Trans-fatty acids have been hypothesised to be carcinogenic, although there is limited data in humans testing this hypothesis. A diet laden with margarine could increase cancer risk and is also associated with heart disease.
Both glycidol and 3-MCPD are harmful by-products of heating vegetable oil to higher than 200 degrees Celsius, occurring most when the oil is refined to remove volatile or bad-smelling materials.
When that refined oil is used in margarine, the two compounds often go in with it.
The International Agency for Research on Cancer, under the World Health Organisation, classes glycidol and 3-MCPD as class-2 carcinogens – both “possibly carcinogenic”, based on animal tests.
The European Food Safety Authority (EFSA) classifies glycidol as “genotoxic and carcinogenic”, meaning it may damage DNA and cause tumours.
In a study published in the National Library of Medicine, the intake of trans fatty acids from partially hydrogenated vegetable oil in relation to cancer risk was further investigated.
A total of 77,568 men and women were followed up through 2007, during which time 12,004 cancer cases occurred.
“Intake of trans fatty acids (TFA) may influence systemic inflammation, insulin resistance and adiposity, but whether TFA intake influences cancer risk is insufficiently studied,” began the study.
The research found that trans-fat in margarine is associated with an increased risk of lung, colon, rectum, breast, endometrium and prostate cancers.
It’s important to note that not all kinds of margarine are the same recipe, and therefore they can have different health impacts.
A study published in Harvard Health Publishing said: “Today the butter-versus-margarine issue is really a false one.
“From the standpoint of heart disease, butter remains on the list of foods to use sparingly mostly because it is high in saturated fat.
“Margarines, though, aren’t so easy to classify.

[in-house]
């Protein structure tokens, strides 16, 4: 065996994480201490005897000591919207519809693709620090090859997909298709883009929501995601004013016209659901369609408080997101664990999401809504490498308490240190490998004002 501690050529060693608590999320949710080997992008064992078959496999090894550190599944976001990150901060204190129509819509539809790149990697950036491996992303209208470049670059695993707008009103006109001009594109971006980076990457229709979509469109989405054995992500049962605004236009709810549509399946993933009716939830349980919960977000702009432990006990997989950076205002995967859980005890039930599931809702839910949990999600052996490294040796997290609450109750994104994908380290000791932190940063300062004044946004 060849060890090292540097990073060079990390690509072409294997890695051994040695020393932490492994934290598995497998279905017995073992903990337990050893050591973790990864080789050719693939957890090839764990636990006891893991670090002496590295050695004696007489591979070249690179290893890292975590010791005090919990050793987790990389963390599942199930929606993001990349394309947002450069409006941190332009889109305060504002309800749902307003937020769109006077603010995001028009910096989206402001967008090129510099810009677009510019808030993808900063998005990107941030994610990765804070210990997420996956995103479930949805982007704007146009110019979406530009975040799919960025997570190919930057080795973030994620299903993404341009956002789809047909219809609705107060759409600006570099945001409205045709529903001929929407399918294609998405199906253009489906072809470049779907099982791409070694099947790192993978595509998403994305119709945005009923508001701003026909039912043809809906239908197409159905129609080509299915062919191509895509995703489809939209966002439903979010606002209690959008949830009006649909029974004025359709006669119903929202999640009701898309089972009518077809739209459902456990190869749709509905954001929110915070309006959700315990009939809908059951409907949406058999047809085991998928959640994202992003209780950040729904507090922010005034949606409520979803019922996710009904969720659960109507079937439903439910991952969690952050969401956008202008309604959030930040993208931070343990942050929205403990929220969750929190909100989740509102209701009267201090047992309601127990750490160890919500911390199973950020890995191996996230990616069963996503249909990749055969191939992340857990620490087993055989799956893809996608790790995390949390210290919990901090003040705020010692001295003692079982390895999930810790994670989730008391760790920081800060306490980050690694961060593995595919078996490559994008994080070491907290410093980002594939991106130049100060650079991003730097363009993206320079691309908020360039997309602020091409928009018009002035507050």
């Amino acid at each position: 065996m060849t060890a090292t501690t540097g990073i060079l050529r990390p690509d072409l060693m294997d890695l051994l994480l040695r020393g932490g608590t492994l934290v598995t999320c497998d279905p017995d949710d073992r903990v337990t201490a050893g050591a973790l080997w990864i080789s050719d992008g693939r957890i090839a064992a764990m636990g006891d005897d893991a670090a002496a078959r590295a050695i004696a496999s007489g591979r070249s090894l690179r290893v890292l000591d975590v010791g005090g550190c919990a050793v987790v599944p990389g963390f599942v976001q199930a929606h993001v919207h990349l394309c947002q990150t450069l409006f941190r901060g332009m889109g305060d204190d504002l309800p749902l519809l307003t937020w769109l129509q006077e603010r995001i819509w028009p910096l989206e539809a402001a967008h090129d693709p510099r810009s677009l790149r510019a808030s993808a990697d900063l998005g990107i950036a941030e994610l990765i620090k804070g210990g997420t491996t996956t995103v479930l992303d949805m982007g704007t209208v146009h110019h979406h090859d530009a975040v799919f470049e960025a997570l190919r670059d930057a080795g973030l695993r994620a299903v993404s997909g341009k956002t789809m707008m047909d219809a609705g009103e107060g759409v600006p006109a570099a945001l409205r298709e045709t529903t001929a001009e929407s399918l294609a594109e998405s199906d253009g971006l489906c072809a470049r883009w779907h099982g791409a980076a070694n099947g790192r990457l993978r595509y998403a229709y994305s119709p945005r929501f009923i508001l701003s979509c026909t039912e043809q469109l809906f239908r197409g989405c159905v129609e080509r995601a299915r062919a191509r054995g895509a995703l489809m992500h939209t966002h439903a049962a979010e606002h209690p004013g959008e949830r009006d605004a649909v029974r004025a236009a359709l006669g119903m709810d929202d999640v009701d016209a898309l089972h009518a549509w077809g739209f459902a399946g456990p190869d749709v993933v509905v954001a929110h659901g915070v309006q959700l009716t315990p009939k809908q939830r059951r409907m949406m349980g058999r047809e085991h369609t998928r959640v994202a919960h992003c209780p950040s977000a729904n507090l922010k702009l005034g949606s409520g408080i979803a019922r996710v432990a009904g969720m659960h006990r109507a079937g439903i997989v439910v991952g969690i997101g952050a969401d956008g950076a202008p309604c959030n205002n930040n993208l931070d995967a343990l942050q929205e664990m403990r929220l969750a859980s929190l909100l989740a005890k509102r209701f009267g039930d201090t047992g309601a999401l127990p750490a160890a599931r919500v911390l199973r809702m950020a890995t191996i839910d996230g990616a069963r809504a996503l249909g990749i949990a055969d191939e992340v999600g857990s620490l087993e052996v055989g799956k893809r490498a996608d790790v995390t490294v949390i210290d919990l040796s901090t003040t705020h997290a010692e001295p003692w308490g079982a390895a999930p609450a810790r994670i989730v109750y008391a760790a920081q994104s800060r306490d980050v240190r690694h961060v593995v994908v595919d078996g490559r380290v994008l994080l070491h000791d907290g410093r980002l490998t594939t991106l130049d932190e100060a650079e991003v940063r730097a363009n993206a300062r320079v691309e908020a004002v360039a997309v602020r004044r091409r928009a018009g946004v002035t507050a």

“The older stick margarines turned out to be clearly worse for you than butter.
“Some of the newer margarines that are low in saturated fat, high in unsaturated fat, and free of trans fats are fine as long as you don’t use too much (they are still rich in calories).”
“Not all margarines are created equal, and some margarines contain trans-fat,” added Dr Katherine Zeratsky.
“In general, the more solid the margarine, the more trans-fat it contains.
“So, stick margarines usually have more trans-fat than tub margarines do.
“Trans-fat, like saturated fat, increases blood cholesterol levels and the risk of heart disease.
“In addition, trans fat lowers high-density lipoprotein (HDL), or ‘good,’ cholesterol levels.”
She concluded: “Skip the stick and opt for soft or liquid margarine instead.”
Saturated fats are found in animal sources of food such as meat, poultry, butter and cheese.
They’re also found in tropical oils like coconut, palm and palm kernel oils.
Trans fats are found in foods that are made with or cooked in partially hydrogenated fat.
Some crackers, potato chips, baked goods, deep-fried fast foods and margarines contain trans fats.
It’s best to avoid these types of fats – or make them a once-in-a-while part of your diet.